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Publication numberUS20100171846 A1
Publication typeApplication
Application numberUS 12/096,235
PCT numberPCT/US2006/044871
Publication dateJul 8, 2010
Filing dateNov 16, 2006
Priority dateDec 5, 2005
Also published asCN101341734A, EP1793580A1, US8587670, WO2007067335A1
Publication number096235, 12096235, PCT/2006/44871, PCT/US/2006/044871, PCT/US/2006/44871, PCT/US/6/044871, PCT/US/6/44871, PCT/US2006/044871, PCT/US2006/44871, PCT/US2006044871, PCT/US200644871, PCT/US6/044871, PCT/US6/44871, PCT/US6044871, PCT/US644871, US 2010/0171846 A1, US 2010/171846 A1, US 20100171846 A1, US 20100171846A1, US 2010171846 A1, US 2010171846A1, US-A1-20100171846, US-A1-2010171846, US2010/0171846A1, US2010/171846A1, US20100171846 A1, US20100171846A1, US2010171846 A1, US2010171846A1
InventorsKenneth Wood, Stephen Hodges, Lyndsay Williams, James Srinivasan, Carsten Rother, Antonio Criminisi, John Chiloyan
Original AssigneeMicrosoft Corporation
Export CitationBiBTeX, EndNote, RefMan
External Links: USPTO, USPTO Assignment, Espacenet
Automatic Capture Modes
US 20100171846 A1
Abstract
An image capture device is described which is operable in any one of a number of capture modes. The device comprises a camera, a memory and a processor. The memory stores a plurality of sets of capture triggers, with each set of capture triggers being associated with one of the plurality of capture modes. The processor selects one of the plurality of capture modes, such that the device is operable in the selected capture mode. In the selected capture mode, an image is captured automatically when a capture trigger within the associated set of capture triggers is satisfied.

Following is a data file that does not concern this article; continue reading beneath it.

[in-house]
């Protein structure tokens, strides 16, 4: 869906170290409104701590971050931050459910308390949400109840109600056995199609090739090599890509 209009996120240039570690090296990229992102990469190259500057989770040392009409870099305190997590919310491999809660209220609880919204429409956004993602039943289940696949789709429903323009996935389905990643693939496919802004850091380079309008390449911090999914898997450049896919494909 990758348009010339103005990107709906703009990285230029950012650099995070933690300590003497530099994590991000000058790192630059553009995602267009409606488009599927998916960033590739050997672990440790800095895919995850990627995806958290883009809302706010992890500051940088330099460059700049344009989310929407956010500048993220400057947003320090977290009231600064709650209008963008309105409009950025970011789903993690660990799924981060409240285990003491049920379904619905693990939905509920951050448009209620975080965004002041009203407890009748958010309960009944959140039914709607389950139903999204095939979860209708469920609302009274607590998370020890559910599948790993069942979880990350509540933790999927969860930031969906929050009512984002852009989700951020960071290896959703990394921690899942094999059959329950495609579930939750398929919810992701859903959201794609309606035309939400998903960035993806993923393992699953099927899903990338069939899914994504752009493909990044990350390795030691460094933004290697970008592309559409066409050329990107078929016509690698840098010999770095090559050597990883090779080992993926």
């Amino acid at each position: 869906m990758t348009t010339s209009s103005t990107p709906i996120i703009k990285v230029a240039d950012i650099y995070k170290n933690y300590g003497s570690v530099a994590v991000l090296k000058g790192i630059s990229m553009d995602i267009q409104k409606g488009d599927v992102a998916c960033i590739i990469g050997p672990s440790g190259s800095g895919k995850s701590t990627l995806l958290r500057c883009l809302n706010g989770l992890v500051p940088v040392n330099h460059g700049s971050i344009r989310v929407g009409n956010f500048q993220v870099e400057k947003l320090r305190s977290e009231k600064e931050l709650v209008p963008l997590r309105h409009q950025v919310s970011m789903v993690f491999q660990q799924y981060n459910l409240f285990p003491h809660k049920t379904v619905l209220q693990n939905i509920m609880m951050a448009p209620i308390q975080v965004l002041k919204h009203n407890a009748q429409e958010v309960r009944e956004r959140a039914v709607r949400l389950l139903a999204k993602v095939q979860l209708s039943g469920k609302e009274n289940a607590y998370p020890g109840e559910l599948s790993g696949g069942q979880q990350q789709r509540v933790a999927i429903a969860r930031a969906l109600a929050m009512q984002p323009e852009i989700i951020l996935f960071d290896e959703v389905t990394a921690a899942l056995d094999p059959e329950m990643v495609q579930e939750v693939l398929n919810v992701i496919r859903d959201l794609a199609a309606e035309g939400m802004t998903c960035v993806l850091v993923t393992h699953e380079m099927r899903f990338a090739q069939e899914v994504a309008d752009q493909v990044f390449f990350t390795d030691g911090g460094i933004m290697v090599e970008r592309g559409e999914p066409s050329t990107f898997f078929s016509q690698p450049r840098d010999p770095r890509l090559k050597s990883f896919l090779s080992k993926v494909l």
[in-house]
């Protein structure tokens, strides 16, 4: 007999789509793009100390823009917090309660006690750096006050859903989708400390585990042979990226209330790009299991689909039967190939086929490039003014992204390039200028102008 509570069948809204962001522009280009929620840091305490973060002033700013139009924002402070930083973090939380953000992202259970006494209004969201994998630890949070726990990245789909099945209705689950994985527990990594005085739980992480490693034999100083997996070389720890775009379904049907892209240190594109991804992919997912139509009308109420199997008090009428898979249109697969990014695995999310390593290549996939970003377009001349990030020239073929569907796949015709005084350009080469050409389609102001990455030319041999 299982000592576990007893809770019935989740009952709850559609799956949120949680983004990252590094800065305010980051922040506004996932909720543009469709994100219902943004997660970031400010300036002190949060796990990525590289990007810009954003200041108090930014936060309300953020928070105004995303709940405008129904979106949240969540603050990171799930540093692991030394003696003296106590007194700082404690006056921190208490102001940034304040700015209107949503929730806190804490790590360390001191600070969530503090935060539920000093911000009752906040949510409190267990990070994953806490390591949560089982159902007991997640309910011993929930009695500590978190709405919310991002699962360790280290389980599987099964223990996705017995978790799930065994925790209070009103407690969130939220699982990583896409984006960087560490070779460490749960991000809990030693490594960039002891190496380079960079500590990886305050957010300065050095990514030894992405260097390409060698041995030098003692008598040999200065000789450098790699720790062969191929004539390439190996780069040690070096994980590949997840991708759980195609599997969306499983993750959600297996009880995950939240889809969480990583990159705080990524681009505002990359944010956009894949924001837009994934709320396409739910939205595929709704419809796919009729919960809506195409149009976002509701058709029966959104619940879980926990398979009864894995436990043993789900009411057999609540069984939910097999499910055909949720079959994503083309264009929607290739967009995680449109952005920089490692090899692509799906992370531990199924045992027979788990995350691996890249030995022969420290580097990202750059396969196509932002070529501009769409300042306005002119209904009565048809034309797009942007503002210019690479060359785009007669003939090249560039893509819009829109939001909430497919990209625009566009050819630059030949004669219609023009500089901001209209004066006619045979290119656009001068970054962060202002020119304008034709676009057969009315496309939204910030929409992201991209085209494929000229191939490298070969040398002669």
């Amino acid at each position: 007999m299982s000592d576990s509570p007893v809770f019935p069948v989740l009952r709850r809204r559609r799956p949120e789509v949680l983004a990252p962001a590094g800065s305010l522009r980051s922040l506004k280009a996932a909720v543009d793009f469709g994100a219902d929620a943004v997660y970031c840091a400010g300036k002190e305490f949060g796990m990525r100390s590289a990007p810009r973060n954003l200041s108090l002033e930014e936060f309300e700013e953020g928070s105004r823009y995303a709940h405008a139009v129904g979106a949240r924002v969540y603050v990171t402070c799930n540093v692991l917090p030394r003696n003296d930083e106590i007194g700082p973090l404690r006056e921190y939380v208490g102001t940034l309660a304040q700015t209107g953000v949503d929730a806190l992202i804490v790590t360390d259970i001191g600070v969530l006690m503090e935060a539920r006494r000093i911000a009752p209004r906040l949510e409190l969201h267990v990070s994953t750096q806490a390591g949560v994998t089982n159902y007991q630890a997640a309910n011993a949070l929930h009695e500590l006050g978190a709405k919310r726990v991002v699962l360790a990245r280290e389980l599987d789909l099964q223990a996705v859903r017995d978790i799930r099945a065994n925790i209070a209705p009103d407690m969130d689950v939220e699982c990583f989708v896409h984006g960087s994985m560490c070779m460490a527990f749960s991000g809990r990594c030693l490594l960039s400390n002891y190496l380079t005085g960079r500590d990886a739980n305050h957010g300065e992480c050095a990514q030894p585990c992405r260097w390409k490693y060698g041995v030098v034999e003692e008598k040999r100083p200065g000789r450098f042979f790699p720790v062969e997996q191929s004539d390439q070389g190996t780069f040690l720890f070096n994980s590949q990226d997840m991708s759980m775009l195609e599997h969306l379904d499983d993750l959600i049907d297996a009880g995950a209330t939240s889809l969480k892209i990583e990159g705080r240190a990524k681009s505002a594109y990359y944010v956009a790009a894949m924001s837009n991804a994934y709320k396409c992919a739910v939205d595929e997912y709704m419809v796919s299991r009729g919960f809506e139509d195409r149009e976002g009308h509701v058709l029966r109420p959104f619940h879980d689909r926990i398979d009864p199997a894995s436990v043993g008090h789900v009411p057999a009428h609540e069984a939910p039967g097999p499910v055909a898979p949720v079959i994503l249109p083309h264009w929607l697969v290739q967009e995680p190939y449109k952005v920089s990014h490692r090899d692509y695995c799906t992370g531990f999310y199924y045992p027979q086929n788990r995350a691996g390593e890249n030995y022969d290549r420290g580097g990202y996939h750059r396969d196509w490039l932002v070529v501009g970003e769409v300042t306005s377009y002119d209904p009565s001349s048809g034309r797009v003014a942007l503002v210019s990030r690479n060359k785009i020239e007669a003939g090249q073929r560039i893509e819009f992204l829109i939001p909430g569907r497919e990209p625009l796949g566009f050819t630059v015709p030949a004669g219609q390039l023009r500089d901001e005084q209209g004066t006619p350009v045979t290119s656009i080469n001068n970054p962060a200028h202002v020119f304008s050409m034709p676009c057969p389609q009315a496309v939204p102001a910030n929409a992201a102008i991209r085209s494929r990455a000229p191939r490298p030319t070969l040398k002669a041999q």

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Claims(19)
1. An image capture device operable in any one of a plurality of capture modes, the device comprising:
an image sensor;
a memory arranged to store a plurality of sets of capture triggers, wherein each set of capture triggers is associated with one of the plurality of capture modes; and
a processor arranged to select one of the plurality of capture modes, such that the device is operable in the selected capture mode, wherein an image is captured automatically when a capture trigger within the associated set of capture triggers is satisfied.
2. An image capture device according to claim 1, wherein the processor is arranged to select one of the capture modes in response to an input received.
3. An image capture device according to claim 2, wherein the memory is arranged to store a set of mode change parameters and wherein the processor is arranged to re-select a capture mode in response to an input received and in accordance with the set of mode change parameters.
4. An image capture device according to claim 3, wherein the input received comprises at least one of: the time, a user input, a trigger from a calendar program, a signal received by a wireless receiver, a input received from a sensor, device status information and a mode sequence file.
5. An image capture device according to claim 3, wherein the input received is the time and wherein the set of mode change parameters comprises a sequence of modes and associated mode change times.
6. An image capture device according to claim 3, further comprising a user input means, and wherein the input received is received from the user input means.
7. An image capture device according to claim 1, further comprising a sensor, and wherein at least one of the sets of capture triggers comprises a capture trigger defined with reference to an input of the sensor.
8. An image capture device according to claim 1, wherein at least one of the sets of capture triggers is user defined.
9. A method of capturing images comprising the steps of:
selecting a capture mode from a set of at least two capture modes;